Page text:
Tasks before the new service chiefs – Hallmark

By The Citizen
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The recent appointment of new Service Chiefs for the Armed Forces, the forwarding of their names to, and their subsequent confirmation by, the Senate are indeed a very salutary landmark in our march to constitutionalism and the entrenchment of a regime of due process in the land.

Given that it is indeed the first time since the return to democratic rule in 1999 that the relevant provision of the law outlining the process for the nomination and appointment of service chiefs has been followed to the letter, we think that it is appropriate for Nigerians to applaud: slowly but surely, the system appears to be moving in the right direction.

However, Hallmark thinks it is appropriate that we play our part in setting an agenda for the Service Chiefs and the Nigerian Armed Forces at this most auspicious time. This is because even when matters of security are in themselves matters of confidence, professionalism and sensitivity, the fact that every responsible citizen is expected to play a role - either as an observer or a purveyor of intelligence -  compels those with inputs, ideas and suggestions to pass them on.   The imperative of guided civil engagement in the military process has come to the fore in the unfortunate events of the Boko Haram insurgency in the North-East of the country, for which a state of emergency has since been instituted and the armed forces drafted to help contain. As every elementary student of the security sciences would readily confirm, the presently troubling intractable insurgency could only have developed the dimensions it has since assumed on account of preliminary failures in intelligence gathering and civil engagement.

Even in other conflict zones in the country which the armed forces have also been invited to quell, the same issues of poor intelligence gathering and the near-absence of cooperative civil population have continued to encourage the aberrant situation where almost every incidence of conflict is allowed to snowball to a level demanding the use of troops that had been trained chiefly for external combat activities.

While Section 217 (2) c of the 1999 constitution empowers the armed forces of Nigeria to be involved in quelling civil insurrection, it is clear that the intendment was only in the event of the exhaustion of the basic Police, civil defence and intelligence gathering machinery. A situation where in the past 10 years or so, troops have been randomly deployed to fight kidnapping, armed robbery, militancy, oil theft and insurgency in various troubled spots in the country may be over stretching the military.

Professionalization of the armed services
An agenda for the service chiefs and the armed forces would therefore begin with our enjoining the nation’s political authorities to adopt a comprehensive security response that would see to the reinvigoration of the Police, the SSS, the NSCDC, vigilance groups and the citizens as primary agents of security control. With this in place, the armed forces would now be left to grow its professional bases even further while reducing some of the pressure that they are currently shouldering by virtue of their current over-exposure to domestic conflicts.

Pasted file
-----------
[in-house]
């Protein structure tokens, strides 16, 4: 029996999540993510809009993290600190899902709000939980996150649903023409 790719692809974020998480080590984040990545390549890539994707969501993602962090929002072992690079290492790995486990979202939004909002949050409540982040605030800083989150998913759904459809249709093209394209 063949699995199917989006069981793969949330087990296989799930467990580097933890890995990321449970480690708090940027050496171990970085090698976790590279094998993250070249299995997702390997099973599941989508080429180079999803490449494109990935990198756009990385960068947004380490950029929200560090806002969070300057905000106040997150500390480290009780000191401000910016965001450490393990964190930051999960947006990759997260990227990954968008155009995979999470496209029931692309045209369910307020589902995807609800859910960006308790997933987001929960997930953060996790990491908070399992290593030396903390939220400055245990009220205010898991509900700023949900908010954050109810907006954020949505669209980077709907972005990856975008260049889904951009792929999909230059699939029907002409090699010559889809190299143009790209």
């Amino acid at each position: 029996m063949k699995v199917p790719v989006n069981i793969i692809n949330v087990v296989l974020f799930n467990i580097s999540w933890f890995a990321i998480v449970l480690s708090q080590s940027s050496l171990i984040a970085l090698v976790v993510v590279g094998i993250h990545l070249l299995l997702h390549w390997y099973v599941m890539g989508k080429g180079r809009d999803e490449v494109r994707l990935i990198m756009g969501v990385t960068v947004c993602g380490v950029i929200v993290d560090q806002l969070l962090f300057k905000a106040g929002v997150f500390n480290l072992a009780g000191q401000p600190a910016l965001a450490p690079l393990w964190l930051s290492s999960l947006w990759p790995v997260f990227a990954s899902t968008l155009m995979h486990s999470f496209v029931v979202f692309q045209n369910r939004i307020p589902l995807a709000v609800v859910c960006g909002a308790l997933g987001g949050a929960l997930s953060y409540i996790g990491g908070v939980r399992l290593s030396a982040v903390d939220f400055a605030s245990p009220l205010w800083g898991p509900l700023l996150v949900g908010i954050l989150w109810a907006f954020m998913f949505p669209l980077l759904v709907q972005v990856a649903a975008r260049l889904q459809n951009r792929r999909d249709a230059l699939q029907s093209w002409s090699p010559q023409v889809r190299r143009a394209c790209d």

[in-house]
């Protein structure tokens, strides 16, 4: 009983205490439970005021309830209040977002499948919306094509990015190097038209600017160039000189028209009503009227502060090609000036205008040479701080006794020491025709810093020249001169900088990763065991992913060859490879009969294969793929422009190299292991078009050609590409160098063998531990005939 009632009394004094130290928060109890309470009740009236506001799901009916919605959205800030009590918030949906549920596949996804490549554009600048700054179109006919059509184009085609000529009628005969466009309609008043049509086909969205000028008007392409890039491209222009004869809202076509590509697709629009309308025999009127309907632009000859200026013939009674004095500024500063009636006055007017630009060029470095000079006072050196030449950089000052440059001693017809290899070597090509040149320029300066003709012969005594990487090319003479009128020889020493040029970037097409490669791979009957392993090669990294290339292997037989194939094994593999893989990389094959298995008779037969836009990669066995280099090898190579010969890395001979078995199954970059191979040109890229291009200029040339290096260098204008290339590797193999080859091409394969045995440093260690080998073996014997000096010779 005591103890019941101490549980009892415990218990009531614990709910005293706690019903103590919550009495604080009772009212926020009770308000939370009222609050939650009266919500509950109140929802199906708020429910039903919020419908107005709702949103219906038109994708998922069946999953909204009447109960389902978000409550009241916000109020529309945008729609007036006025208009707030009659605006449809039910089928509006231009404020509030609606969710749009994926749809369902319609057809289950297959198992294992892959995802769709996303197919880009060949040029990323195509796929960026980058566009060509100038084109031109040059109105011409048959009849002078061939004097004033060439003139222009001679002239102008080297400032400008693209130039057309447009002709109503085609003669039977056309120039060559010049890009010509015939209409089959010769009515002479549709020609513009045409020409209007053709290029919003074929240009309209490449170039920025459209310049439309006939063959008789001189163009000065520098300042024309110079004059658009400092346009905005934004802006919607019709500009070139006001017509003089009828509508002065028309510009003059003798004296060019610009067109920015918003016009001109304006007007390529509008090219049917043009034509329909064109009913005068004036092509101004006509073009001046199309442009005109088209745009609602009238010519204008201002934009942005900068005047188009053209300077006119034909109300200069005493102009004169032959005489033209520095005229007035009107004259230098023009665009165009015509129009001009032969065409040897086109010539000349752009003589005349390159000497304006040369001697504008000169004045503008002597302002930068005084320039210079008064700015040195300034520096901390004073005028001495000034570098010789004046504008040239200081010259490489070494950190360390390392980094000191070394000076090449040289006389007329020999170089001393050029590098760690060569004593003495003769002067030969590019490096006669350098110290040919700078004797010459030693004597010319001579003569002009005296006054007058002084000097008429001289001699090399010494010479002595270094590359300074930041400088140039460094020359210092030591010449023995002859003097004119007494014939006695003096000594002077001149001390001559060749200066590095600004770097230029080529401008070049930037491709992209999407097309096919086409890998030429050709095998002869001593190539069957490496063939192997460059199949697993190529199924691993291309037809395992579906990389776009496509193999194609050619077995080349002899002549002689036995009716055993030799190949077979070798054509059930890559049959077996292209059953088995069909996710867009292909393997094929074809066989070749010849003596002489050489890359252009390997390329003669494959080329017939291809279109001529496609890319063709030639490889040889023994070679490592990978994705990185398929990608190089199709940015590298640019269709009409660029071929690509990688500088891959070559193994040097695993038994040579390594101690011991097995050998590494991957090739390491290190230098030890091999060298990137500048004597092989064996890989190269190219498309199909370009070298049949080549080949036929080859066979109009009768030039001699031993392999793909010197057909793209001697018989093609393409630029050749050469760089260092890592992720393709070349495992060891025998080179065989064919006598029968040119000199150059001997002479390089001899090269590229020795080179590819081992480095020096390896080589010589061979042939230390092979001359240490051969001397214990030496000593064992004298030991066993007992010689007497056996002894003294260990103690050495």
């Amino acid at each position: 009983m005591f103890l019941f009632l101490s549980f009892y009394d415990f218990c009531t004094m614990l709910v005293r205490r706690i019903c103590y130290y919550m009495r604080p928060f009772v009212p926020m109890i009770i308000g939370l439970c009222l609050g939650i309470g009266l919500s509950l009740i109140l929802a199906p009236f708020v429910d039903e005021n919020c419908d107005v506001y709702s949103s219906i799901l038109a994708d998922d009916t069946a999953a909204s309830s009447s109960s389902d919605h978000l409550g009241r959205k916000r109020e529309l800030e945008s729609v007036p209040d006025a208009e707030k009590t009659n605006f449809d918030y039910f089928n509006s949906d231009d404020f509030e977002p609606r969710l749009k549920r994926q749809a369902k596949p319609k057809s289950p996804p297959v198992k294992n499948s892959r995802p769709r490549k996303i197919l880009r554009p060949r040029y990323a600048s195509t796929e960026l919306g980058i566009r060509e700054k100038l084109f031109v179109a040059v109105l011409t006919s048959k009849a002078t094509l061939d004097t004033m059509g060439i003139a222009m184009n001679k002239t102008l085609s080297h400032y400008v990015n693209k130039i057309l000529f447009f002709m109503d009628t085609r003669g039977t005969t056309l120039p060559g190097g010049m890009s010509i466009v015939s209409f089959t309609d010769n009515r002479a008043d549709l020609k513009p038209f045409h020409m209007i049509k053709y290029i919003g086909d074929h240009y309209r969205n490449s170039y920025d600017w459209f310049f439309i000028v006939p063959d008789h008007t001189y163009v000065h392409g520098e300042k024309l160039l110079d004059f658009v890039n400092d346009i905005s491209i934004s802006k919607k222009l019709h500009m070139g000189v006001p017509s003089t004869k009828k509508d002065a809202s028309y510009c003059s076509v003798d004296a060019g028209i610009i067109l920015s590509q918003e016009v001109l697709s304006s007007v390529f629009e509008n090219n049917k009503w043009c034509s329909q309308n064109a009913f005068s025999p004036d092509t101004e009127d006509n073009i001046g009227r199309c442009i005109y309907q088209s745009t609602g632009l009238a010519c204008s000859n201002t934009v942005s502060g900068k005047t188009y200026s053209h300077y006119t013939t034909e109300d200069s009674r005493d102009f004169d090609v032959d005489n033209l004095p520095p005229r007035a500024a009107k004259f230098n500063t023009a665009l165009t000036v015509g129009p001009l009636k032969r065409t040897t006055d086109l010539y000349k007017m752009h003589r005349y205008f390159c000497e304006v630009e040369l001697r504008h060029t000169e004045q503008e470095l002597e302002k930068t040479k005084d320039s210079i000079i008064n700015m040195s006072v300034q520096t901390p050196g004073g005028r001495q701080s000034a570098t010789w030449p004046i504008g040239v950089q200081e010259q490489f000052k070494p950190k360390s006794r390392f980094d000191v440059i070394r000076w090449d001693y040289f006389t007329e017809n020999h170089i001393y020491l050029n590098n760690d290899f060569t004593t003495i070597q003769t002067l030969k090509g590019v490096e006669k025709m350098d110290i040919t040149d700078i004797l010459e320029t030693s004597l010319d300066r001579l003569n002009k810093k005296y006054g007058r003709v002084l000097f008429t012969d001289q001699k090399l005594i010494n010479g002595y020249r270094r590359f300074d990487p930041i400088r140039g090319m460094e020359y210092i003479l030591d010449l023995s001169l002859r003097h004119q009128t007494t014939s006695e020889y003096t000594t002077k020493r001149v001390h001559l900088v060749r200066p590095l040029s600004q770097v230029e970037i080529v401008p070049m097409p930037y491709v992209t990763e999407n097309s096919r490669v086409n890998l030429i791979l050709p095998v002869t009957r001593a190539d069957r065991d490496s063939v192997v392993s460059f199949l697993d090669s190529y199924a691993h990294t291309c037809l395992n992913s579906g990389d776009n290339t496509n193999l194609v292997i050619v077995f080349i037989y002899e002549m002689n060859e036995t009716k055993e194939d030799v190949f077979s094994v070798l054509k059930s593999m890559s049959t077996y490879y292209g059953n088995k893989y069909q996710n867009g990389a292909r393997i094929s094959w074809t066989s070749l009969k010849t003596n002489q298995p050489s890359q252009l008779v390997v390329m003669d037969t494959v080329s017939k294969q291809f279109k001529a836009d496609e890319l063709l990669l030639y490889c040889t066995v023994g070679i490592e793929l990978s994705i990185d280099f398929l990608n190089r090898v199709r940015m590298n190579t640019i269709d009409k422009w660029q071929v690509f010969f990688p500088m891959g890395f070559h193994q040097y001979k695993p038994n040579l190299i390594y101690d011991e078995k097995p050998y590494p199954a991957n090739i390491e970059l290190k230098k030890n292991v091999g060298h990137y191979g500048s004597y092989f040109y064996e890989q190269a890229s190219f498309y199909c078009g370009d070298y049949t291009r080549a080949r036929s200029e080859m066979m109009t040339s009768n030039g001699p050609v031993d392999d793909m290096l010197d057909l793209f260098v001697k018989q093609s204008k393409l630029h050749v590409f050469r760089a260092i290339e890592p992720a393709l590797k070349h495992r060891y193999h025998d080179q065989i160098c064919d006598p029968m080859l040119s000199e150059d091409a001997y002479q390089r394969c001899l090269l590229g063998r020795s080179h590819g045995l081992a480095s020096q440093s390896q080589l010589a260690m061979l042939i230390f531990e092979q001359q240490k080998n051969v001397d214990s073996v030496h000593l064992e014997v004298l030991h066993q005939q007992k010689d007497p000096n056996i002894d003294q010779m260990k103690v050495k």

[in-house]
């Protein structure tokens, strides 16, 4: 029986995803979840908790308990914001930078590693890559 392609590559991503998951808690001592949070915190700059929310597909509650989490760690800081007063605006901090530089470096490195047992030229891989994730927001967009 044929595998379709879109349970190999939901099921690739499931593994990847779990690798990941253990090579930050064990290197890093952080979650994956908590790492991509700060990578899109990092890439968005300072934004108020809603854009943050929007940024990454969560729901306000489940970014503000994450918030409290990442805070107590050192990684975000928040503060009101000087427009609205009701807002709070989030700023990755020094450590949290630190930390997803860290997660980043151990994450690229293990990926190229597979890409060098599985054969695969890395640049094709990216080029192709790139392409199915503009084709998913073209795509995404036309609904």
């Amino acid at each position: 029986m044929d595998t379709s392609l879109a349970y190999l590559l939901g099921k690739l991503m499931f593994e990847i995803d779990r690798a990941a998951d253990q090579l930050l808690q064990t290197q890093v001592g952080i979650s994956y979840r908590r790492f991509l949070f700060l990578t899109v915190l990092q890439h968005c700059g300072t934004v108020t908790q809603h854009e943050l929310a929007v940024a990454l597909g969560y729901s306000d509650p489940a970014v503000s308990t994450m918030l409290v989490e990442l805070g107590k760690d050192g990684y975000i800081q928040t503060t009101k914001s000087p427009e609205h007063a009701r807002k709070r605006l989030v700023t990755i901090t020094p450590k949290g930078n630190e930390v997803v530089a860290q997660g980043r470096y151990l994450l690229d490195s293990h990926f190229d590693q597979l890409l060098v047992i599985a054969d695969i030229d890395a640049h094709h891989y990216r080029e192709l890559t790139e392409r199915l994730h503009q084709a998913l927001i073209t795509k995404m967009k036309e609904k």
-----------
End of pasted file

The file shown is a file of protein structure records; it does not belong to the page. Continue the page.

It is also important that the service personnel be reminded that even when they do a singularly difficult job in these instances, they must always do their utmost to comply with the established rules of engagement, particularly as relates to non-combatants in conflict areas. The reported incidents of alleged genocide in Baga and extra-judicial killings in Abuja recently are pointers to the fact that the new service chiefs have work to do in this area. This is more so when such extreme conduct also discourages civilians from patriotically coming out to identify suspects.

We must also restate to the political authorities that they need to appreciate the basic truth that when the constitution permitted military involvement in quelling extended civil insurrection; it was in the manner and measure of last resort and not as a first option.

Ordinarily, we have the intelligence services to prevent conflict and the Police to arrest offenders and nip troubles in the bud. A poorly-equipped Police is indeed now compounding the overall security situation and the Army is now sadly almost a first course of response. This excessive militarization of the polity and the psyche of the people is not the best in the immediate and long terms.

This newspaper therefore counsels that the Police should be strengthened, better-funded and their morale raised in every conceivable way. There should be a focus on welfare, professionalism and dignity. Also, basic equipment in the form of armaments, communication gear, logistics, etc must be availed.

Overall, it should also be noted that we presently have a largely unserious security complex. Militants and criminals challenge poorly motivated troops at random while an alienated public does not play its role in the security matrix. Even security personnel have been known to be indifferent and lackadaisical in the execution of their duties. When this is not the case, some take the other extreme of being overzealous. Security is serious business and we cannot afford to trifle it.

This newspaper believes that the frequent changes at the top echelon of the Armed Forces is wasteful, demoralising and politicises the military. They are highly trained officers and should be allowed to contribute to national development. We suggest a period of not less than two years for incumbents.